As more clearly seen in FIG. 4, the receiver 14 is attached to the barrel 12 by means of a flange 28, the receiver being of somewhat larger diameter than the barrel and slidably mounting a bolt body generally referred to by-reference numeral 30 adapted to be axially displaced between the battery or firing position shown in FIG. 4 and a fully retracted position adjacent the breech end of the receiver through which the locking slot 28 extends. The breech end portion 32 of the re ceiver is of reduced diameter so as to form a shoulder 34 and is internally threaded so as to receive the externally threaded portion 36 of the plug 16. A sleeve 38 is mounted on the breech end ,portion 32 of the receiver in encircling relation to the slot 28 and is held assembled between, the shoulder 34 and the knurled portion of the plug' 16. The bolt carrier 22 is slidably mounted externally on the receiver 14 and as shown in FIGS. 1 and 2, is provided with a spiral camming groove 40 adapted to receive a lug 42 that projects radially form a locking sleeve 44 associated with the bolt 30.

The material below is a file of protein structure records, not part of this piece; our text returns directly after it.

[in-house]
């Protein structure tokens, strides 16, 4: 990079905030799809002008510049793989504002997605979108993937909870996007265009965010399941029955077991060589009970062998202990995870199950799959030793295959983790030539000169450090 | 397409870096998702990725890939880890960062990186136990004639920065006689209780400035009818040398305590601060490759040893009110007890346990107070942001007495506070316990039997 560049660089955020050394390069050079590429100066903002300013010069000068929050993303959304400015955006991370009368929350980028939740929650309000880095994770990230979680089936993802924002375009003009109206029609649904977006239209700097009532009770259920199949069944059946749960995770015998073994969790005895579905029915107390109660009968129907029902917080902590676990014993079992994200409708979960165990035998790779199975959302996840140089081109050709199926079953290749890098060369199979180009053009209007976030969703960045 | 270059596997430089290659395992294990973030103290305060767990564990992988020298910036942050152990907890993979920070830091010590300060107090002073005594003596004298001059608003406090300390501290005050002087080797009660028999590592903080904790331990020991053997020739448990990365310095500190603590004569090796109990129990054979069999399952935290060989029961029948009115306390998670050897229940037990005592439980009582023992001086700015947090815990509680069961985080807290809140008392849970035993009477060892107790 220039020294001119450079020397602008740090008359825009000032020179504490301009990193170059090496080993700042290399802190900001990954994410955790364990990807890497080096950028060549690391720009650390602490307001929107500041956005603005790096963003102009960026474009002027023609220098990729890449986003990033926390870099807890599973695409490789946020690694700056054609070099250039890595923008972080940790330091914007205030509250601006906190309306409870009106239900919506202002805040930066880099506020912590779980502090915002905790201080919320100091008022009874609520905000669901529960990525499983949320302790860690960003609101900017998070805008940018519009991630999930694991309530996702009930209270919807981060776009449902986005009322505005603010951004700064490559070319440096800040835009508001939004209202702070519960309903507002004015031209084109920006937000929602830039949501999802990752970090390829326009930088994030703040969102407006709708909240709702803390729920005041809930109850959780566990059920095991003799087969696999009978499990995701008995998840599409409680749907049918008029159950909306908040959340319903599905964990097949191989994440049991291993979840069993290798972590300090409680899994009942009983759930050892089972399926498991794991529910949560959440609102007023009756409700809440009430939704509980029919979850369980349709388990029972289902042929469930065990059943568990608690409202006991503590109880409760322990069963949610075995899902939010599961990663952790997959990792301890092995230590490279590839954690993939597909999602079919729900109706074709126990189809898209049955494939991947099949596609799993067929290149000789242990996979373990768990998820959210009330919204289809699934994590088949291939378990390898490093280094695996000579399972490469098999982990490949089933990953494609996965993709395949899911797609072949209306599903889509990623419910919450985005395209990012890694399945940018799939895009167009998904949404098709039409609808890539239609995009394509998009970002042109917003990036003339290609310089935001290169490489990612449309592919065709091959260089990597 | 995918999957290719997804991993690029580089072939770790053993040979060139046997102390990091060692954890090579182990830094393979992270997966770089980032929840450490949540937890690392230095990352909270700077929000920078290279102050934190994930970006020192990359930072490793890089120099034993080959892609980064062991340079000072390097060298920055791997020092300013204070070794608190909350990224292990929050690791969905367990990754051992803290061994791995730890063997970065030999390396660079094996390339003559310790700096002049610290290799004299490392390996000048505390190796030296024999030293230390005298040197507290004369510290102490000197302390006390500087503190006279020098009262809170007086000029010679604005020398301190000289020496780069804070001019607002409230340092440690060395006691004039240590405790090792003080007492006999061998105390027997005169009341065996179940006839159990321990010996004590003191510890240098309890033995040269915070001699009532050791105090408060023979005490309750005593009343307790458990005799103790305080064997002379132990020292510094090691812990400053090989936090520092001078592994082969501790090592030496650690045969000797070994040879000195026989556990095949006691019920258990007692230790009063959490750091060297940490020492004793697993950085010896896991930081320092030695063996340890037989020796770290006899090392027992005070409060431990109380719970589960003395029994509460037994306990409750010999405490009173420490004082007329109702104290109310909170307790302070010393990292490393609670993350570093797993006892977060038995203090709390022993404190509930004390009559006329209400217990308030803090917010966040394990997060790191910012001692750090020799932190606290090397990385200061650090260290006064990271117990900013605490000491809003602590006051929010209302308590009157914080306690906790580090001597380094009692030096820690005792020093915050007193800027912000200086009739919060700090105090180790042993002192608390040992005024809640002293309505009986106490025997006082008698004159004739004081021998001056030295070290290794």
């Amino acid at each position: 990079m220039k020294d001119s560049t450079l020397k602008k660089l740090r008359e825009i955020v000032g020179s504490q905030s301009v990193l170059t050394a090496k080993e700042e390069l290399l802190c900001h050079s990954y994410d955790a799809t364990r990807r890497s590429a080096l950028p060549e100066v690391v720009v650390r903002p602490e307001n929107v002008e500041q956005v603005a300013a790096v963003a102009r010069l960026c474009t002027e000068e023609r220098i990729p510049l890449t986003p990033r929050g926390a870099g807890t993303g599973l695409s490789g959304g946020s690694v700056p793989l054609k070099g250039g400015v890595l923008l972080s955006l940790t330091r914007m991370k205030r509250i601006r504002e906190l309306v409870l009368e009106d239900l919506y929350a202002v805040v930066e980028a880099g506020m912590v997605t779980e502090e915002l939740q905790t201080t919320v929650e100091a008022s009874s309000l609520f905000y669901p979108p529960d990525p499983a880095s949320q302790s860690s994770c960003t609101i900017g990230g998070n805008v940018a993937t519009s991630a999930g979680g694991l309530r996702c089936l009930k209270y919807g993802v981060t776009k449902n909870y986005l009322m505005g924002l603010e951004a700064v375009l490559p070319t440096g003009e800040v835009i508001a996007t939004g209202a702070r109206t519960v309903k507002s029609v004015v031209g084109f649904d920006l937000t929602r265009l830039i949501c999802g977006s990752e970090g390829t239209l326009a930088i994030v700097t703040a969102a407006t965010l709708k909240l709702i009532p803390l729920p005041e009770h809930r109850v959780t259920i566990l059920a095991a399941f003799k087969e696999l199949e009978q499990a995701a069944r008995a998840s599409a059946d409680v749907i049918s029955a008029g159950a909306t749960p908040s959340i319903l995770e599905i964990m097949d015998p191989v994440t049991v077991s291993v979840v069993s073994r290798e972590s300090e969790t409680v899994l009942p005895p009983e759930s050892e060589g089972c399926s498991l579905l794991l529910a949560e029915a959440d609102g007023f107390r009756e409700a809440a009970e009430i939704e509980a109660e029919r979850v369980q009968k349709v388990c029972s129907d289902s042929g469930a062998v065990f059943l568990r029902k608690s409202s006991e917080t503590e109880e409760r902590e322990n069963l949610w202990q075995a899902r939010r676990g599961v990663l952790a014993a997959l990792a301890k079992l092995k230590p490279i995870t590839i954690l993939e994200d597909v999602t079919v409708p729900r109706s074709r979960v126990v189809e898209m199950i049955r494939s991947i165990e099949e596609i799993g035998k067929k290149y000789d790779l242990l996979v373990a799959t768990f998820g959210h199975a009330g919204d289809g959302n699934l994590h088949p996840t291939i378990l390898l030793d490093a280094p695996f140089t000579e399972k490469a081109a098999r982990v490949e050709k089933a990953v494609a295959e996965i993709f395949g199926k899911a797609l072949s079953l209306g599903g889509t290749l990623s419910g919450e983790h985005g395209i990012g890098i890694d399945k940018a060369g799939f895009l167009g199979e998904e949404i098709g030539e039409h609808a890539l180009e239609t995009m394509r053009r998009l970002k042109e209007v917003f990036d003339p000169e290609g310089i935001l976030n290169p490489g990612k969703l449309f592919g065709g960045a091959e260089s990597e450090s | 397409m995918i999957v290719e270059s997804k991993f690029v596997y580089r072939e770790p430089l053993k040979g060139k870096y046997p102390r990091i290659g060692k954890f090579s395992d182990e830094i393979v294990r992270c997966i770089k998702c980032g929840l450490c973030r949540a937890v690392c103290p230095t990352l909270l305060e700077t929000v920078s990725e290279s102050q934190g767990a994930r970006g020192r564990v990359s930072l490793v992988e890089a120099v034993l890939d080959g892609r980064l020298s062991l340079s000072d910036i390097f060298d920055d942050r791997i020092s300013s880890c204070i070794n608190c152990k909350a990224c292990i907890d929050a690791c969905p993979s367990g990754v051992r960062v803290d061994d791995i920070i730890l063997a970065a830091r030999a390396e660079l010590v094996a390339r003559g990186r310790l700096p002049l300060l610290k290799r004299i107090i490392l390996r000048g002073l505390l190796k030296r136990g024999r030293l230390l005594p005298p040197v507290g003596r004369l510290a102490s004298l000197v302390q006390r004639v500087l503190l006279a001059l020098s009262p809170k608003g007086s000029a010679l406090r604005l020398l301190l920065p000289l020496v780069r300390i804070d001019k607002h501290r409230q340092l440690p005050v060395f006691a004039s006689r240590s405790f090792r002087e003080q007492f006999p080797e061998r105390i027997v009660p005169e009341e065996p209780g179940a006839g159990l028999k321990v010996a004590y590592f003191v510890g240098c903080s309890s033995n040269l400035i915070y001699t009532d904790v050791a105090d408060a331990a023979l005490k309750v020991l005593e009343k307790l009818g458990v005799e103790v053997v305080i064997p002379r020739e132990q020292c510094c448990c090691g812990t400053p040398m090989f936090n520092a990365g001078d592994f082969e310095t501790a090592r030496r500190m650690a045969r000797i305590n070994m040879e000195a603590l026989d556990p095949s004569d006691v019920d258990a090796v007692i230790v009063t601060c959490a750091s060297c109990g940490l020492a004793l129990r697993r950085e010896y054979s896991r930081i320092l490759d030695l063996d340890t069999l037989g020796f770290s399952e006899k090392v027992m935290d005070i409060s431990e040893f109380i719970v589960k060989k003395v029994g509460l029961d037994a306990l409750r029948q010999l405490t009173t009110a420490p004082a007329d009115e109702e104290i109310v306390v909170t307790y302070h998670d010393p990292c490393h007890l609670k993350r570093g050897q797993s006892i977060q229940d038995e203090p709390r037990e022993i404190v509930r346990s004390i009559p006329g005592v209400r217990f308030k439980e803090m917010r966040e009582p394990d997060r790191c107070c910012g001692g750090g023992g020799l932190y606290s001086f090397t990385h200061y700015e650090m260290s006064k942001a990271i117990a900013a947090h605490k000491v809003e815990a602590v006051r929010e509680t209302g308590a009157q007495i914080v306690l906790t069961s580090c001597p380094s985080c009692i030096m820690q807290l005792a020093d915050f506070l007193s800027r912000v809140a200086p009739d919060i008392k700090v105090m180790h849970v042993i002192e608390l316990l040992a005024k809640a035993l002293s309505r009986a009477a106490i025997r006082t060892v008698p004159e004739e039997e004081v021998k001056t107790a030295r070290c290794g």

Referring now to FIGS. 3'and 4, the bolt 30 includes a forward end portion 46 of larger diameter and a rear end portion 48 of smaller diameter on which the locking sleeve 44 is mounted for limited angular displacement relative to the longitudinal axis of the bolt. An angular groove 50 is formed within the tail end portion 48 of the bolt adjacent its rear end 52 for receiving a retainer screw 54 secured to the locking sleeve 44 in order to prevent relative axial movement between the locking sleeve 44 and the bolt. The locking sleeve includes a reduced diameter extension 56 that projects rearwardly beyond the bolt and is provided with a support wall 58 adjacent its rear end having an opening for slidably supporting the hammer end portion 60 of a firing pin generally referred to by reference numeral 62. The firing pin is slidably carried within a central bore 64 of the bolt and is rearwardly biased to the position shown in FIG. 4 by a spring 66. The firing pin is retained in the position shown by means of a retaining pin 68 extending radially inwardly from the bolt body into the bore 64. The hammer end portion 60 of the firing pin projects a slight distance-rearwardly beyond the support wall 58 within an annular end abutment rim 70 formed with a notch 72 as more clearly seen in FIGS. 4 and adapted to be aligned with a striker element 74 associated with the trigger mechanism. In the position shown in FIGS. 4 and 5, the locking sleeve 44 is in an angular limit position wherein the slot 72 is aligned with the striker element 74 so that it may engage the hammer end portion 60 of the firing pin. This is the operative firing position for the locking sleeve 44 and associated bolt 30 which abuts the flange end portion 76 of a shotgun shell 78 loaded into the barrel 12 of the firearm as shown in FIG. 4. The shell is fired as is well known by those skilled in the art by an impact applied to the firing pin 62 through the striker resulting in the generation of gas which is operative through the gas actuated rod and bolt carrier 22 to rearwardly retract the bolt 30 toward a fully retracted position withdrawing the shell casing 80 therewith from the barrel by means of pivoted extractor elements 82 as more clearly seen in FIGS. 7, 8 and 9. The empty shell casing 80 is accordingly ejected from the firearm through the ejection port 26 in a manner well known to those skilled in the art. When the bolt 30 is fully retracted, a new shell 78 is displaced from the magazine 18 into the receiver so that it may be forwardly moved to the firing position by return movement of the bolt from the fully retracted position to the battery position.